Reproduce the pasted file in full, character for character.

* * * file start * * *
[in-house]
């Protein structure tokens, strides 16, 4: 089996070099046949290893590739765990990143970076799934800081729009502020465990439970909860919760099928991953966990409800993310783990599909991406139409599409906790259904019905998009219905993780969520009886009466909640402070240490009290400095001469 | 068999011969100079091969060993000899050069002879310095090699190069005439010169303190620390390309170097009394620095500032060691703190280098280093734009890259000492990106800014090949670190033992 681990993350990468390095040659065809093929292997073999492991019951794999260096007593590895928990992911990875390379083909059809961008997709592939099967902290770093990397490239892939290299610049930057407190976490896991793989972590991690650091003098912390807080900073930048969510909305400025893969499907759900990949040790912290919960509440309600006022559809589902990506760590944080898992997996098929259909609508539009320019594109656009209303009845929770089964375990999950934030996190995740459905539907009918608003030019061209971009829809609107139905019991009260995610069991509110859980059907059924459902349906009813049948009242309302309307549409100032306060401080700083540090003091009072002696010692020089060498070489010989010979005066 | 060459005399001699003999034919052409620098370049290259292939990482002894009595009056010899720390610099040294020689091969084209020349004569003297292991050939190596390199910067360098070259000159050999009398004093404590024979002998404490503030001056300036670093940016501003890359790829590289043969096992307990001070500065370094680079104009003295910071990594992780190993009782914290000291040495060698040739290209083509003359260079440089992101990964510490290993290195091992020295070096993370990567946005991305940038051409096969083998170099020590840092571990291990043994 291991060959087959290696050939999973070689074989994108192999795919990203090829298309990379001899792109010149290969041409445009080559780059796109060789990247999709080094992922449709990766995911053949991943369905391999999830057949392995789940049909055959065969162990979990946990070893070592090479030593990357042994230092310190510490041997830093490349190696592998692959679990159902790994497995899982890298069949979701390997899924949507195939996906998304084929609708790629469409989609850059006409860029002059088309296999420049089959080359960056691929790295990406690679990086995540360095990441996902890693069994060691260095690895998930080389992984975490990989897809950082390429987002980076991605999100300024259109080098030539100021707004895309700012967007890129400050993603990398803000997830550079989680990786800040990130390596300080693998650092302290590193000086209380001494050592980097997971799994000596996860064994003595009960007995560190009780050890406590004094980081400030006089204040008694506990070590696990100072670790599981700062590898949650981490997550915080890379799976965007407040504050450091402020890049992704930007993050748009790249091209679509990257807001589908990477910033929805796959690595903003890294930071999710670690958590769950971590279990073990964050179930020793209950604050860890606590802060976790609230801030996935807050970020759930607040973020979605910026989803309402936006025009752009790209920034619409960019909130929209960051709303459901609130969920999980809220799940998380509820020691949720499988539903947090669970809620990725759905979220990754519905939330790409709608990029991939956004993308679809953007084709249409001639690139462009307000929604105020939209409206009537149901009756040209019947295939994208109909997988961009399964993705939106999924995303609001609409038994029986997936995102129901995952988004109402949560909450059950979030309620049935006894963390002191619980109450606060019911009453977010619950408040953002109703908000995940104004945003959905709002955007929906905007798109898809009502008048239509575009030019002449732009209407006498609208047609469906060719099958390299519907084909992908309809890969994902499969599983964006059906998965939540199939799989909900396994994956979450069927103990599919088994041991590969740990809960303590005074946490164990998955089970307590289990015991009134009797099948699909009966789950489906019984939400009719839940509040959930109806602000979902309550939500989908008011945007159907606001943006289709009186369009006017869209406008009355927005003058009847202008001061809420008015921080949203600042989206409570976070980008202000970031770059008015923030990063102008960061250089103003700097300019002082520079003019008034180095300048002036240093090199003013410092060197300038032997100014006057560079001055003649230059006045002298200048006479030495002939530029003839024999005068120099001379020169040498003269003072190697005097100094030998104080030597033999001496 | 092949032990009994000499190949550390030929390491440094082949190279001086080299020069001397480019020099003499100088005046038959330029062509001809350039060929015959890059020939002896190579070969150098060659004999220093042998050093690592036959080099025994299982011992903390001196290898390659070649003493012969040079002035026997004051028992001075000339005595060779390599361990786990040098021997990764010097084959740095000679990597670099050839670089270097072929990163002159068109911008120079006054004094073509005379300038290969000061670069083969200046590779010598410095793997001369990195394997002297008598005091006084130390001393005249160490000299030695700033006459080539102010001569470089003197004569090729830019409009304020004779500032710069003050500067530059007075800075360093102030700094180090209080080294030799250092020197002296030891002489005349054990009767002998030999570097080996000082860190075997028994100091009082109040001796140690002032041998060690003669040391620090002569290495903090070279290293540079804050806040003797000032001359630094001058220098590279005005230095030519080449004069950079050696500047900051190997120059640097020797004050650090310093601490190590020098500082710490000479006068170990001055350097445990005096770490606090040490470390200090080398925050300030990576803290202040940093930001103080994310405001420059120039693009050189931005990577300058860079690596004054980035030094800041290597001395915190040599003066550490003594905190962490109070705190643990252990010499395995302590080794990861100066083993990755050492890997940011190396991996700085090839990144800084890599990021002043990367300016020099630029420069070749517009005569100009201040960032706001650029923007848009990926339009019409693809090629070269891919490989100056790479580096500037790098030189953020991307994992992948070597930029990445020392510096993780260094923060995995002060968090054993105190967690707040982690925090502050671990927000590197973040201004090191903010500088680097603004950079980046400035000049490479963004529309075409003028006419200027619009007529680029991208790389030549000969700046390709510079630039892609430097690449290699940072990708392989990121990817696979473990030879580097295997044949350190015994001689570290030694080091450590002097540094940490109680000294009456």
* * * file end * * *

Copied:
[in-house]
């Protein structure tokens, strides 16, 4: 089996070099046949290893590739765990990143970076799934800081729009502020465990439970909860919760099928991953966990409800993310783990599909991406139409599409906790259904019905998009219905993780969520009886009466909640402070240490009290400095001469 | 068999011969100079091969060993000899050069002879310095090699190069005439010169303190620390390309170097009394620095500032060691703190280098280093734009890259000492990106800014090949670190033992 681990993350990468390095040659065809093929292997073999492991019951794999260096007593590895928990992911990875390379083909059809961008997709592939099967902290770093990397490239892939290299610049930057407190976490896991793989972590991690650091003098912390807080900073930048969510909305400025893969499907759900990949040790912290919960509440309600006022559809589902990506760590944080898992997996098929259909609508539009320019594109656009209303009845929770089964375990999950934030996190995740459905539907009918608003030019061209971009829809609107139905019991009260995610069991509110859980059907059924459902349906009813049948009242309302309307549409100032306060401080700083540090003091009072002696010692020089060498070489010989010979005066 | 060459005399001699003999034919052409620098370049290259292939990482002894009595009056010899720390610099040294020689091969084209020349004569003297292991050939190596390199910067360098070259000159050999009398004093404590024979002998404490503030001056300036670093940016501003890359790829590289043969096992307990001070500065370094680079104009003295910071990594992780190993009782914290000291040495060698040739290209083509003359260079440089992101990964510490290993290195091992020295070096993370990567946005991305940038051409096969083998170099020590840092571990291990043994 291991060959087959290696050939999973070689074989994108192999795919990203090829298309990379001899792109010149290969041409445009080559780059796109060789990247999709080094992922449709990766995911053949991943369905391999999830057949392995789940049909055959065969162990979990946990070893070592090479030593990357042994230092310190510490041997830093490349190696592998692959679990159902790994497995899982890298069949979701390997899924949507195939996906998304084929609708790629469409989609850059006409860029002059088309296999420049089959080359960056691929790295990406690679990086995540360095990441996902890693069994060691260095690895998930080389992984975490990989897809950082390429987002980076991605999100300024259109080098030539100021707004895309700012967007890129400050993603990398803000997830550079989680990786800040990130390596300080693998650092302290590193000086209380001494050592980097997971799994000596996860064994003595009960007995560190009780050890406590004094980081400030006089204040008694506990070590696990100072670790599981700062590898949650981490997550915080890379799976965007407040504050450091402020890049992704930007993050748009790249091209679509990257807001589908990477910033929805796959690595903003890294930071999710670690958590769950971590279990073990964050179930020793209950604050860890606590802060976790609230801030996935807050970020759930607040973020979605910026989803309402936006025009752009790209920034619409960019909130929209960051709303459901609130969920999980809220799940998380509820020691949720499988539903947090669970809620990725759905979220990754519905939330790409709608990029991939956004993308679809953007084709249409001639690139462009307000929604105020939209409206009537149901009756040209019947295939994208109909997988961009399964993705939106999924995303609001609409038994029986997936995102129901995952988004109402949560909450059950979030309620049935006894963390002191619980109450606060019911009453977010619950408040953002109703908000995940104004945003959905709002955007929906905007798109898809009502008048239509575009030019002449732009209407006498609208047609469906060719099958390299519907084909992908309809890969994902499969599983964006059906998965939540199939799989909900396994994956979450069927103990599919088994041991590969740990809960303590005074946490164990998955089970307590289990015991009134009797099948699909009966789950489906019984939400009719839940509040959930109806602000979902309550939500989908008011945007159907606001943006289709009186369009006017869209406008009355927005003058009847202008001061809420008015921080949203600042989206409570976070980008202000970031770059008015923030990063102008960061250089103003700097300019002082520079003019008034180095300048002036240093090199003013410092060197300038032997100014006057560079001055003649230059006045002298200048006479030495002939530029003839024999005068120099001379020169040498003269003072190697005097100094030998104080030597033999001496 | 092949032990009994000499190949550390030929390491440094082949190279001086080299020069001397480019020099003499100088005046038959330029062509001809350039060929015959890059020939002896190579070969150098060659004999220093042998050093690592036959080099025994299982011992903390001196290898390659070649003493012969040079002035026997004051028992001075000339005595060779390599361990786990040098021997990764010097084959740095000679990597670099050839670089270097072929990163002159068109911008120079006054004094073509005379300038290969000061670069083969200046590779010598410095793997001369990195394997002297008598005091006084130390001393005249160490000299030695700033006459080539102010001569470089003197004569090729830019409009304020004779500032710069003050500067530059007075800075360093102030700094180090209080080294030799250092020197002296030891002489005349054990009767002998030999570097080996000082860190075997028994100091009082109040001796140690002032041998060690003669040391620090002569290495903090070279290293540079804050806040003797000032001359630094001058220098590279005005230095030519080449004069950079050696500047900051190997120059640097020797004050650090310093601490190590020098500082710490000479006068170990001055350097445990005096770490606090040490470390200090080398925050300030990576803290202040940093930001103080994310405001420059120039693009050189931005990577300058860079690596004054980035030094800041290597001395915190040599003066550490003594905190962490109070705190643990252990010499395995302590080794990861100066083993990755050492890997940011190396991996700085090839990144800084890599990021002043990367300016020099630029420069070749517009005569100009201040960032706001650029923007848009990926339009019409693809090629070269891919490989100056790479580096500037790098030189953020991307994992992948070597930029990445020392510096993780260094923060995995002060968090054993105190967690707040982690925090502050671990927000590197973040201004090191903010500088680097603004950079980046400035000049490479963004529309075409003028006419200027619009007529680029991208790389030549000969700046390709510079630039892609430097690449290699940072990708392989990121990817696979473990030879580097295997044949350190015994001689570290030694080091450590002097540094940490109680000294009456």